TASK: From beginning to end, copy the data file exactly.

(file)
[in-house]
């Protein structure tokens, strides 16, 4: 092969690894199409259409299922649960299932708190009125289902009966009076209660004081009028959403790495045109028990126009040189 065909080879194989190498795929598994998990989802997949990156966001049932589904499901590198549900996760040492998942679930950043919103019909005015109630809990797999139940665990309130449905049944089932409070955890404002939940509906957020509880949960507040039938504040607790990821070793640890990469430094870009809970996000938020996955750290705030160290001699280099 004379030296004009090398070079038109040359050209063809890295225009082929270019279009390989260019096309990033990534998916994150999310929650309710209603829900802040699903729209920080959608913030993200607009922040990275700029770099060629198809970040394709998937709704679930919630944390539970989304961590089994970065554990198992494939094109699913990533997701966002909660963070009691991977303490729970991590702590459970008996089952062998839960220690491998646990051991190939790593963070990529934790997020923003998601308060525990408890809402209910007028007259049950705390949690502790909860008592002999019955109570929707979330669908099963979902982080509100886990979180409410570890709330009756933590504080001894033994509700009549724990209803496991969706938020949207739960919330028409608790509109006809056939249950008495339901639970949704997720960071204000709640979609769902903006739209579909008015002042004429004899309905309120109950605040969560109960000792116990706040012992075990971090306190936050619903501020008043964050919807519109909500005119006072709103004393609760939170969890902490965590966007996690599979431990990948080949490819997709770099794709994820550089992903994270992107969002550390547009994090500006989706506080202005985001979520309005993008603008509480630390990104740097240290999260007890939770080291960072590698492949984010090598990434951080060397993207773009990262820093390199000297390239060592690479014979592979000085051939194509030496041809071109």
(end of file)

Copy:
[in-house]
């Protein structure tokens, strides 16, 4: 092969690894199409259409299922649960299932708190009125289902009966009076209660004081009028959403790495045109028990126009040189 065909080879194989190498795929598994998990989802997949990156966001049932589904499901590198549900996760040492998942679930950043919103019909005015109630809990797999139940665990309130449905049944089932409070955890404002939940509906957020509880949960507040039938504040607790990821070793640890990469430094870009809970996000938020996955750290705030160290001699280099 004379030296004009090398070079038109040359050209063809890295225009082929270019279009390989260019096309990033990534998916994150999310929650309710209603829900802040699903729209920080959608913030993200607009922040990275700029770099060629198809970040394709998937709704679930919630944390539970989304961590089994970065554990198992494939094109699913990533997701966002909660963070009691991977303490729970991590702590459970008996089952062998839960220690491998646990051991190939790593963070990529934790997020923003998601308060525990408890809402209910007028007259049950705390949690502790909860008592002999019955109570929707979330669908099963979902982080509100886990979180409410570890709330009756933590504080001894033994509700009549724990209803496991969706938020949207739960919330028409608790509109006809056939249950008495339901639970949704997720960071204000709640979609769902903006739209579909008015002042004429004899309905309120109950605040969560109960000792116990706040012992075990971090306190936050619903501020008043964050919807519109909500005119006072709103004393609760939170969890902490965590966007996690599979431990990948080949490819997709770099794709994820550089992903994270992107969002550390547009994090500006989706506080202005985001979520309005993008603008509480630390990104740097240290999260007890939770080291960072590698492949984010090598990434951080060397993207773009990262820093390199000297390239060592690479014979592979000085051939194509030496041809071109």